Digital pathology is a transformative technology, with the potential to revolutionise the way in which neuropathology services are delivered. Digitisation of slides allows for rapid transferability, enabling the establishment of robust, efficient diagnostic networks for intraoperative diagnosis and consultations. In addition to streamlining diagnosis and referral, remote reporting of scanned slides could allow more equitable access to specialised neuropathological opinion. It is also likely that digitisation of the specialty could aid recruitment and retention of neuropathologists, by supporting flexible and remote working.
This study documents the first use of a Royal College of Pathologists’ approved validation and training protocol9 for the diagnosis of neuropathological specimens. This approach is focused on the training needs of the individual pathologist and is competence driven rather than target driven. Two specialist neuropathologists viewed 340 complete neuropathological cases, including H&E, immunohistochemistry and special stains. Complete clinical concordance was observed in 98.1% of cases, indicating excellent agreement between digital primary diagnosis and glass slide assessment. This statistic is similar to the published validation findings using the same protocol for breast histopathology.12 Our findings suggest that suitably trained and validated pathologists can competently and confidently use digital pathology for standard primary neuropathology reporting practice.
Our pathologists reported a number of key benefits to digital reporting, including
Instantaneous access to previous biopsies in the digital archive for comparison with new metastases and ability to compare these directly on screen.
Greater efficiency assessing multislide cases, especially cases with large immunohistochemistry panels.
Easier navigation between small pieces of tissue on a slide for fragmented specimens.
More efficient preparation and selection of cases for multidisciplinary team meetings (MDTMs) and tumour boards.
More secure, convenient MDTM and tumour boards (negating the need to physically transport glass slides from the histopathology department to the MDT suite in a separate institution).
Enhanced training experience for junior pathologists and trainees. Pathology trainees can be directed towards neuropathology cases with optimum educational value in the digital slide archive, facilitating more equitable distribution of training cases between a training group and allowing the trainer to personalise cases to the needs of the trainee.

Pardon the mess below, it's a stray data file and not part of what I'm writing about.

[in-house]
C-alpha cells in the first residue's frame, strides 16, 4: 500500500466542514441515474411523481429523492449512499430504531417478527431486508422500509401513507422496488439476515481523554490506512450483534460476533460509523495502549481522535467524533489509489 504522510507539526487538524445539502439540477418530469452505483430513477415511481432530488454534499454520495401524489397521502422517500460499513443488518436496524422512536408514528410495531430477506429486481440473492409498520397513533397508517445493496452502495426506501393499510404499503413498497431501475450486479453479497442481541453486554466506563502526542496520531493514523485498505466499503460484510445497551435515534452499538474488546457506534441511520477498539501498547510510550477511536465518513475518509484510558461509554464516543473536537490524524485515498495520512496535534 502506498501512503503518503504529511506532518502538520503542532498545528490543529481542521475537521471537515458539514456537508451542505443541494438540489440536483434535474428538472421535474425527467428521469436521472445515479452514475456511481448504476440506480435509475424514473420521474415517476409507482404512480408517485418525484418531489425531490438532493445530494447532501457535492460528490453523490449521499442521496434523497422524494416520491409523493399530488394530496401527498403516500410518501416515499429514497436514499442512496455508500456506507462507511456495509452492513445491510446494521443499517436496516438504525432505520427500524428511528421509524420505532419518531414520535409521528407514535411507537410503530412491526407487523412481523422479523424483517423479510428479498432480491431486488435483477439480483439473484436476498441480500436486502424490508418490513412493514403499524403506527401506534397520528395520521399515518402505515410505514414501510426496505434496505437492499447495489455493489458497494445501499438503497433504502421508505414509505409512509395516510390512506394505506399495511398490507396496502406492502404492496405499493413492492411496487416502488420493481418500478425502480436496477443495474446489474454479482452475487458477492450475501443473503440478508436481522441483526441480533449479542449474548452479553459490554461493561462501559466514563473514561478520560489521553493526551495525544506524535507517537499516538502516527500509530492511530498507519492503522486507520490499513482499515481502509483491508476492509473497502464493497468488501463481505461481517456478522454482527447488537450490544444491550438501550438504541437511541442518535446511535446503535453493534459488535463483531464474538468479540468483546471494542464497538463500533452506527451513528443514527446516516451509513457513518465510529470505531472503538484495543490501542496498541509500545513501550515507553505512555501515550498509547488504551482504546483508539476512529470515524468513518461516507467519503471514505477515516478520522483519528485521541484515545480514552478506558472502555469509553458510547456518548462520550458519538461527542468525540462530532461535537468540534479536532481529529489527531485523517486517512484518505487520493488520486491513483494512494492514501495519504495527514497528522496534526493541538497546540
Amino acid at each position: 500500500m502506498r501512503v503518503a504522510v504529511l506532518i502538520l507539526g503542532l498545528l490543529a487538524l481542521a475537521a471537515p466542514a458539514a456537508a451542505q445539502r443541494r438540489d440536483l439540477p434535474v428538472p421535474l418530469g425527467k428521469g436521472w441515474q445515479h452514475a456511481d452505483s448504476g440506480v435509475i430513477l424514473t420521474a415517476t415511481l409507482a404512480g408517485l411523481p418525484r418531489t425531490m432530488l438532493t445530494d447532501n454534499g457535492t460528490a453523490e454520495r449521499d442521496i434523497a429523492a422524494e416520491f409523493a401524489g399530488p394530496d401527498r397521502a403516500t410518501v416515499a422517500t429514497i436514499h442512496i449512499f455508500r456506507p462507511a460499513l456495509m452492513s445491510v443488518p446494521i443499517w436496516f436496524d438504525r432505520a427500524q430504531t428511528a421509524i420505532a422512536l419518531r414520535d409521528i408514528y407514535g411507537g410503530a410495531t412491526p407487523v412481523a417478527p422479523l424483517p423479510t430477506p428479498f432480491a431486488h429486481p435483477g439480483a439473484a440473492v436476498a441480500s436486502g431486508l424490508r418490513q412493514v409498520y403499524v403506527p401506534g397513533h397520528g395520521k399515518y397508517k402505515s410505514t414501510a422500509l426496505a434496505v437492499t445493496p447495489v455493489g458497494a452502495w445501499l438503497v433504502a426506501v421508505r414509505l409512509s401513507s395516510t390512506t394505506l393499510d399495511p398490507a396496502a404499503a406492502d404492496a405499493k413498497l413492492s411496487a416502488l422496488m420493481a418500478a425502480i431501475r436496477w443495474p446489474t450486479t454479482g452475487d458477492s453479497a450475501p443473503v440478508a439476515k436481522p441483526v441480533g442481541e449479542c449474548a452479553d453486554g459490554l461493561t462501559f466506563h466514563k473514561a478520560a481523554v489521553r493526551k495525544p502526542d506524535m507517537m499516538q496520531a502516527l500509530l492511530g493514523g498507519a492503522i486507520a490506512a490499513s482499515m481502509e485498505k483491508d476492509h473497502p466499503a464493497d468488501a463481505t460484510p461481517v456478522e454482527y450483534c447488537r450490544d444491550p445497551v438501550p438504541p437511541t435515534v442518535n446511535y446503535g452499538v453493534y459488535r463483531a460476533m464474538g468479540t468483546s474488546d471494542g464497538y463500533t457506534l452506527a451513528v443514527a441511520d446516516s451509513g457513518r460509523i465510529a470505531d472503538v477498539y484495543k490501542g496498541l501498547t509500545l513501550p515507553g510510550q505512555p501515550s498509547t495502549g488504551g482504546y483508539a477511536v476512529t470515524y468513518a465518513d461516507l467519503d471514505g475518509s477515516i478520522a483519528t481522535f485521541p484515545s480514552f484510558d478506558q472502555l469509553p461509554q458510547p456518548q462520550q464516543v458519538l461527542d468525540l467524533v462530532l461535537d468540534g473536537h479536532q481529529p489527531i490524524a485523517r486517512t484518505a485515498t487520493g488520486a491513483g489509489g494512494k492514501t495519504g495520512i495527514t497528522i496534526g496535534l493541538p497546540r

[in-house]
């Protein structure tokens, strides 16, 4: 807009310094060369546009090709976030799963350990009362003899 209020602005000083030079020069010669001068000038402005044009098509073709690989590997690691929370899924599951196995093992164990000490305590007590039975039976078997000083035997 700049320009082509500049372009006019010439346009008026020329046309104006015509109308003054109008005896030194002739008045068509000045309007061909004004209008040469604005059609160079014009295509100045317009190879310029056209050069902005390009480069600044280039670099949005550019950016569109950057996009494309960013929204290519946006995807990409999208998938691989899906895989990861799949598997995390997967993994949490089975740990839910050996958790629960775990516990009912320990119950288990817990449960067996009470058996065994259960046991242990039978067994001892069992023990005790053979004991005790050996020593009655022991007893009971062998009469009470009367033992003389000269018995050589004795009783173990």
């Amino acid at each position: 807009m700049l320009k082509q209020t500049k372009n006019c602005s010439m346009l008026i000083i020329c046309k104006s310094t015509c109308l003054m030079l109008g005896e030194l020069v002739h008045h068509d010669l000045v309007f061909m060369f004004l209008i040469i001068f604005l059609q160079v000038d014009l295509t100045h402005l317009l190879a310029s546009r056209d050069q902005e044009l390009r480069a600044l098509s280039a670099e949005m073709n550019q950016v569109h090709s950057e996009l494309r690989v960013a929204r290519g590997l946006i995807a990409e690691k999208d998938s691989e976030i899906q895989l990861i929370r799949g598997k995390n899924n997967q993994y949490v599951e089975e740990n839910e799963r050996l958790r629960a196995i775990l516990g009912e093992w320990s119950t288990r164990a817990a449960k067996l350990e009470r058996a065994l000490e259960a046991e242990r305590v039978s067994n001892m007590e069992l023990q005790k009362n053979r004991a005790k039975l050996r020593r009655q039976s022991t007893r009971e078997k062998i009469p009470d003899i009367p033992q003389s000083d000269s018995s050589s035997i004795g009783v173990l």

Use of digital slides by the consultant histopathologist frees the glass for the student, who can study them, or the digital slides at leisure, without compromising turn-around times for the patient by delaying definitive diagnosis.
Review of digital slides allows for a more engaging teaching experience and allows a single pathologist to interact with a group of trainees, gathered around a screen, without the need for a multiheaded microscope.
In the course of their validation procedure, our pathologists identified key areas of digital reporting they found more difficult on digital slides, particularly in the early stages of the validation, and both appreciated a ‘learning curve’ for mitotic figure detection in particular. We propose two causes for this: first an observation that there was less contrast between chromatin and the nuclear background on digital slides, rendering the nuclei dark and difficult to interpret, and second the inability to adjust the fine focus of potential mitotic figures. In our experience, our validation procedure of direct comparison of digital and glass slide images allowed our pathologists to reconcile the appearance scanned mitoses with the glass slide image, and they soon gained confidence in digital mitotic scoring. Given the initial difficulty, and the importance of mitotic scoring in accurate tumour grading, the group decided that post-validation, any cases with ‘borderline’ mitotic counts should be reviewed on glass before sign-out, to ensure maintenance of diagnostic quality. In the future, the use of image analysis software could support the work of the pathologist by providing rapid, reproducible mitotic scoring for scanned digital pathology slides.
Since completion of the validation period in 2018, our neuropathologists now report all cases on digital slides as standard, deferring to glass slides only when they wish to confirm mitotic count in borderline lesions or where special stains are too dark for easy digital assessment.
Take home messages
Digital pathology can provide the clinical neuropathologists with a number of quality and efficiency benefits.
Neuropathologists that have been trained in the use of a digital pathology system and completed a validation procedure can perform the majority of their primary diagnostic work using the digital microscope.
Some special stains can be harder to interpret on digital slides, particularly for the novice user. It is important that digital pathologists have access to conventional light microscopes for cases or slides where they lack confidence in their digital interpretation.
Data availability statement
No data are available.
Handling editor Runjan Chetty.
Contributors BJW and DT designed the study. BJW drafted the manuscript and collected and analysed the data. AI and AC provided feedback on study design, participated in validation, provided images and gave feedback on drafts of the manuscript.
Funding The authors have not declared a specific grant for this research from any funding agency in the public, commercial or not-for-profit sectors.
Competing interests DT and BJW are part of the Northern Pathology Imaging Co-Operative, which is supported by Leica Biosystems and Roche Ventana. Leeds Teaching Hospitals NHS Trust has a collaborative research partnership with Leica Biosystems for digital pathology deployment.
Provenance and peer review Not commissioned; externally peer reviewed.